Both this study and previous studies found the PR of NCDs among women was higher for men, especially DM , and NCD rates were higher in rural communities than urban ones . In contrast, some results showed certain diseases clustering among men [17,18]. This study found a high prevalence of NCDs among subjects who were aged over 35 years. Previously published work also showed a higher rate of HT in the patients with age range of 20–39 years . There is strong evidence of a link between poverty, low education and NCDs. In Singapore, for example, smoking and regular alcohol consumption were found to be consistently highest among men and women and the least educated ones and those with lowest income . Our findings showed a higher prevalence of NCDs among those participants with a low income and low educational level. According to our data, the overuse of alcohol was linked to a higher rate of NCDs, but smoking was not. Some studies revealed no significant association between the use of alcohol or smoking and HT , while others found this behavior to be significantly associated with HT [21,22]. As shown earlier, not eating vegetables or fruits on a daily basis, consuming high-fat foods, drinking carbonated soft drinks and large amounts of tea or coffee were found to be significantly associated with the onset of NCDs [15,23]. In contrast, one report  stated that tea or coffee drinking was negatively associated with HT. Adding extra salt or sugar to food while eating was found to have a significant association with an increase in NCDs in this study and in a number of others as well. . Excessive alcohol consumption is a more common risk factor in rural communities, but people in both urban and rural communities suffer a greater risk of NCDs because they do not eat a lot of fruit and vegetables every day .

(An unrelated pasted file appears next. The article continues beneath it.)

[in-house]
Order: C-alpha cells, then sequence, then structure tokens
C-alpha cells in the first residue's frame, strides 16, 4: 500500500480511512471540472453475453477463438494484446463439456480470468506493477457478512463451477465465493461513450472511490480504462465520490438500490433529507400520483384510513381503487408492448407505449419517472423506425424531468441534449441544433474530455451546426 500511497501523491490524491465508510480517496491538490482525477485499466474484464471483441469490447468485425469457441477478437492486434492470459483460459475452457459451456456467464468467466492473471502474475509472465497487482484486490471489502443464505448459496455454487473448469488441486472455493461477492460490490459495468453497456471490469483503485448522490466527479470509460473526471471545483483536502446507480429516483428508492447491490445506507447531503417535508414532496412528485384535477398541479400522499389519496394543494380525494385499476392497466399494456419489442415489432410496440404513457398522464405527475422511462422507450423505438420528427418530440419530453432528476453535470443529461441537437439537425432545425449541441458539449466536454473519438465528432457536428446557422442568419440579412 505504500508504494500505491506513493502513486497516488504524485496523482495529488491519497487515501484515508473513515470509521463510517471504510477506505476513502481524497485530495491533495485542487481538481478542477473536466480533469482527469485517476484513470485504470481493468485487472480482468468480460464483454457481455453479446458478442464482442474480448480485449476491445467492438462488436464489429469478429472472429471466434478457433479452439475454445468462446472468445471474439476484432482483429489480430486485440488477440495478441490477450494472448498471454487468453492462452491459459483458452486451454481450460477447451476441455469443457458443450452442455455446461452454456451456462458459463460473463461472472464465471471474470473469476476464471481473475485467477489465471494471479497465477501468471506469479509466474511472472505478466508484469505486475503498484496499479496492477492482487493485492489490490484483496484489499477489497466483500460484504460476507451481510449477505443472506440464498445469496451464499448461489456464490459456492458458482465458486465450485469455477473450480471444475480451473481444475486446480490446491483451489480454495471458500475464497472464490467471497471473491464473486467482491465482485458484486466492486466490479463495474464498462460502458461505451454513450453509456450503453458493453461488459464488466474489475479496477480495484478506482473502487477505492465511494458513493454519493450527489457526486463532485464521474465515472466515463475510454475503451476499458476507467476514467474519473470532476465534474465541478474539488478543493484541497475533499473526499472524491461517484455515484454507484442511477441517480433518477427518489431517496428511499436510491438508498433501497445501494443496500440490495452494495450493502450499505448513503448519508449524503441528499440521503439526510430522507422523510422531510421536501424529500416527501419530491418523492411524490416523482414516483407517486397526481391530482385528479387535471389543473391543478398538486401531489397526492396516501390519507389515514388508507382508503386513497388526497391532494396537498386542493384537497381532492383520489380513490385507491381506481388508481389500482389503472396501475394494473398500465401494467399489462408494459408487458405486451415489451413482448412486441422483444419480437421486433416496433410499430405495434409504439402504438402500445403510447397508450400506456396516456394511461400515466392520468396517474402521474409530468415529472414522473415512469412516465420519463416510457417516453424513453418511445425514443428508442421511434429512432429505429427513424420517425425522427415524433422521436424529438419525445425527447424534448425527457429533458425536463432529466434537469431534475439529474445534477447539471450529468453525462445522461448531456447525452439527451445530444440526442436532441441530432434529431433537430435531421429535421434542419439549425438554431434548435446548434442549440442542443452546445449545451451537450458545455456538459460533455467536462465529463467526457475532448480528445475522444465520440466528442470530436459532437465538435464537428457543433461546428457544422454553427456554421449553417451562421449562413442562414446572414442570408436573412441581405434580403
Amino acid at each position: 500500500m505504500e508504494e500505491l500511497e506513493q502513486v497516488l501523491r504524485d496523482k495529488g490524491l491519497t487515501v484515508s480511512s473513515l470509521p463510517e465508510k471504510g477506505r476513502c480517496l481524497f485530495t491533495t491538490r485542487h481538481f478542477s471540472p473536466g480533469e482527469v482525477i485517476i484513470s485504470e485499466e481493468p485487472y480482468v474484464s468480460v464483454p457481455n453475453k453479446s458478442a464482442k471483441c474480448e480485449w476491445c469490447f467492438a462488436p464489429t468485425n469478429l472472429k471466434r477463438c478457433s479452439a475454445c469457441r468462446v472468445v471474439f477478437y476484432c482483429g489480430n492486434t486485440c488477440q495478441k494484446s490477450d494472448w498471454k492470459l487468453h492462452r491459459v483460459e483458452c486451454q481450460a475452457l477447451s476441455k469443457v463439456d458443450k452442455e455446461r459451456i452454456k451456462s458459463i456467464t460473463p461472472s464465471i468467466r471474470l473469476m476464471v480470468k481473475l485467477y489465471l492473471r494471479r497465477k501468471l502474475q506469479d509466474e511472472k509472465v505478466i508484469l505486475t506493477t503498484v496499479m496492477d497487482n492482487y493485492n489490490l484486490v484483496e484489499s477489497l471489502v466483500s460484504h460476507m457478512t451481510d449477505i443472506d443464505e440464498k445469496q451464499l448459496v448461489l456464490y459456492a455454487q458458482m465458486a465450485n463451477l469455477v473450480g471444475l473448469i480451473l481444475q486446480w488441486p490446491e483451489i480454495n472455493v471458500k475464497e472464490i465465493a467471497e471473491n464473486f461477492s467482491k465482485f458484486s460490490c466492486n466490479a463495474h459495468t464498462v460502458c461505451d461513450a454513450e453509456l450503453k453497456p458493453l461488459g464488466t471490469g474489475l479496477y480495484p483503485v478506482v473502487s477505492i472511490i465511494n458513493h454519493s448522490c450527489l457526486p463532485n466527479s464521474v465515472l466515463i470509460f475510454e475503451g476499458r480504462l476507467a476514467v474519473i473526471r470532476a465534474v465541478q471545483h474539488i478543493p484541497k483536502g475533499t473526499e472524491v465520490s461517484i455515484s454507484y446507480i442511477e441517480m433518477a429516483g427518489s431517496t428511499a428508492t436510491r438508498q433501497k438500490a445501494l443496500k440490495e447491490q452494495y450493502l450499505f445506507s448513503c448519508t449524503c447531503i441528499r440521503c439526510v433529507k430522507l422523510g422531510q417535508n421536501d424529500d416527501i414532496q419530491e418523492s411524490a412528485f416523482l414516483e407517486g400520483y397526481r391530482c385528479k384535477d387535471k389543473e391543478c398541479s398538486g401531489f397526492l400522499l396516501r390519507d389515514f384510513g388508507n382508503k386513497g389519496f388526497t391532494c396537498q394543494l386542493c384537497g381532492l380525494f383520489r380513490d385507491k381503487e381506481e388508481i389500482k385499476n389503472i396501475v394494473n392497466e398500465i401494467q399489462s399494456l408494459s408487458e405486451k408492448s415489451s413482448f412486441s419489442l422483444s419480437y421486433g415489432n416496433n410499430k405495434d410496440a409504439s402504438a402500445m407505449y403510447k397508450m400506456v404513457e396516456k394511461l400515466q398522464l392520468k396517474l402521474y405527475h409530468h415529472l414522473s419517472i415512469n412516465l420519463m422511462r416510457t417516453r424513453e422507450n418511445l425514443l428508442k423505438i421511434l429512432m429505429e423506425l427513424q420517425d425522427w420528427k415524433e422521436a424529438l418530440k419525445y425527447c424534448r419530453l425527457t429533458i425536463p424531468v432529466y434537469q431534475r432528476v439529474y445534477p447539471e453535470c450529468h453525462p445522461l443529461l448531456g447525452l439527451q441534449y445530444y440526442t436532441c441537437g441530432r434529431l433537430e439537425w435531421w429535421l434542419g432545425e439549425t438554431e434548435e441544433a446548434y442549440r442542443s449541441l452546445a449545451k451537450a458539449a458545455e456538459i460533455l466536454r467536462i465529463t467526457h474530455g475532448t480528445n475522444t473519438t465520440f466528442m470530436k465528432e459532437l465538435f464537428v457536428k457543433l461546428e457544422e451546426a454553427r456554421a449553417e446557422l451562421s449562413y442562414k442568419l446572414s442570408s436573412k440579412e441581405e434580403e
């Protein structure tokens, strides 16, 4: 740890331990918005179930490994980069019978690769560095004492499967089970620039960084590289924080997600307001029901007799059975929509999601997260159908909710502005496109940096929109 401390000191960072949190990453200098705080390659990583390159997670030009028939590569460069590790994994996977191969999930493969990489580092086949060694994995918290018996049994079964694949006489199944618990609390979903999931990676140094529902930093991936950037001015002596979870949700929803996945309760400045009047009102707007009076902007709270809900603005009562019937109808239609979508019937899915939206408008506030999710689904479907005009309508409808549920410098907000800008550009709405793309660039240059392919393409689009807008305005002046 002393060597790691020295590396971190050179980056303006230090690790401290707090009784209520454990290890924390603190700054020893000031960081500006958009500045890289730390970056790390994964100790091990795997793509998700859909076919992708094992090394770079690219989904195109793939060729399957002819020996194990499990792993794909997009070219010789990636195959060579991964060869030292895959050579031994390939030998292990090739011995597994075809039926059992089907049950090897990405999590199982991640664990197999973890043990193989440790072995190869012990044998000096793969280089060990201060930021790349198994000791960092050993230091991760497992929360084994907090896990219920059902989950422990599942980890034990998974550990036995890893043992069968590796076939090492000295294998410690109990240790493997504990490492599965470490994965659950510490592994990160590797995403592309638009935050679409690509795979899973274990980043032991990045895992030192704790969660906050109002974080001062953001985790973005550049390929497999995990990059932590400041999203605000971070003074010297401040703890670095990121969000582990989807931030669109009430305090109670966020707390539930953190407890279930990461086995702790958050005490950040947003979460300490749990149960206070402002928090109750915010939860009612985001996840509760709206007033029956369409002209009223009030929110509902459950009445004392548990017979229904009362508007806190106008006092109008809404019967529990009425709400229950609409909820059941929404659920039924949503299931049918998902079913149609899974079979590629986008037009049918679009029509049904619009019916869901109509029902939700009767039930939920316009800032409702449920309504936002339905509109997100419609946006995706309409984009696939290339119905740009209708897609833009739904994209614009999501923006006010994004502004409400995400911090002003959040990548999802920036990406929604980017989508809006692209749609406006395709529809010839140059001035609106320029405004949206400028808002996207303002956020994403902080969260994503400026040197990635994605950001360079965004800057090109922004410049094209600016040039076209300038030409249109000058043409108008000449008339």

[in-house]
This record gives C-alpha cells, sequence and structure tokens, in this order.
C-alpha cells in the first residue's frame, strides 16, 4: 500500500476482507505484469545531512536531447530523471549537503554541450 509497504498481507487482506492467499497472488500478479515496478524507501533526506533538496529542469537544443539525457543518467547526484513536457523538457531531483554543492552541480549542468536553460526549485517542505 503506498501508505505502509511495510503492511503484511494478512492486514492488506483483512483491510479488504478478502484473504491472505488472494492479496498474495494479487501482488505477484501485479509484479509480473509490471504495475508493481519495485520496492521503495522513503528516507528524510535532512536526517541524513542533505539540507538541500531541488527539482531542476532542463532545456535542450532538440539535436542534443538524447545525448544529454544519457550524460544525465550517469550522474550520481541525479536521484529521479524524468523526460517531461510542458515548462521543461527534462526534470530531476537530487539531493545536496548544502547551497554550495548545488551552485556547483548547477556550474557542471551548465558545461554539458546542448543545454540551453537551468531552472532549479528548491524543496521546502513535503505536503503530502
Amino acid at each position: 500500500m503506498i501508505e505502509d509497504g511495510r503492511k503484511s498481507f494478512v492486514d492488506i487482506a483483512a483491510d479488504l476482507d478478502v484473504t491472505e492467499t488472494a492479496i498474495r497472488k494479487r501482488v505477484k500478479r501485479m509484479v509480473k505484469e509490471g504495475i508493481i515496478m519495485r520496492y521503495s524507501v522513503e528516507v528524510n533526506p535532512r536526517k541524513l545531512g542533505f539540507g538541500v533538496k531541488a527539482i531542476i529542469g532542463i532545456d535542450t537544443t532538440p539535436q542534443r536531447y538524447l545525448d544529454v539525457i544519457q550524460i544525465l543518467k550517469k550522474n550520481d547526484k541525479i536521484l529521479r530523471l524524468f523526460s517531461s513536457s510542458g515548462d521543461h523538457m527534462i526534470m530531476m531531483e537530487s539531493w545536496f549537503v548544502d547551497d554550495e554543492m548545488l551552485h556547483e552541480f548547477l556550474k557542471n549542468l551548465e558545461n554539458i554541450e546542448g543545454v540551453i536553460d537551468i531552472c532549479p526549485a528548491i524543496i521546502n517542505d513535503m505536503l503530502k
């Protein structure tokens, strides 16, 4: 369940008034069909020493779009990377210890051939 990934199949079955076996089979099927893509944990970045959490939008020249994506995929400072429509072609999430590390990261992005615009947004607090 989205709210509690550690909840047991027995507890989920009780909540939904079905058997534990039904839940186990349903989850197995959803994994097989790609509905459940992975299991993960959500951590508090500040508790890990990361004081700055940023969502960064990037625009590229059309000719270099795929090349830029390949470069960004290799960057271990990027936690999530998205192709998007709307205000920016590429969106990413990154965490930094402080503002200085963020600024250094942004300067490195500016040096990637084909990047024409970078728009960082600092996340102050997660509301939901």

Our cross-sectional analysis was not conducted throughout the year and some variables were self-reported, which may have resulted in a self-reporting bias. However, our interviewers were exceptionally well-trained and were allowed sufficient time to accurately transcribe the interview data.
NCDs are health issues that mainly affect the middle and wealthier classes in urban communities, while this pattern can be the complete opposite in poorer rural communities. By focusing distinctly on the trends of NCDs in semi-urban communities, the present study showed a similarity to rates in purely urban areas. This study emphasized the determinants in the epidemiology of NCDs such as diabetes, HT and heart disease and provided evidence-based data on the distribution of NCDs in semi-urban community populations. There is a need to develop customized NCD prevention policies that address the differential disease burden identified in the rural–urban divide.
Suggestion for applications of the research
A need to scale up public health intervention measures to promote and prevent NCDs. Targets should include behavioral risk factors such as eating habits, physical activity, smoking and alcohol consumption.
Health promotion and disease prevention for decreasing NCDs should consist of reducing alcohol consumption and promoting healthy eating habits.
To manage unmodified risk factors such as age, gender, educational level, etc., public health programs should concentrate on surveillance and yearly physical health examinations.
Suggestions for future study
A comparison between rural and urban, rural and semi-urban or urban and semi-urban communities should be undertaken to understand how risk factors in these distinct areas affect NCDs.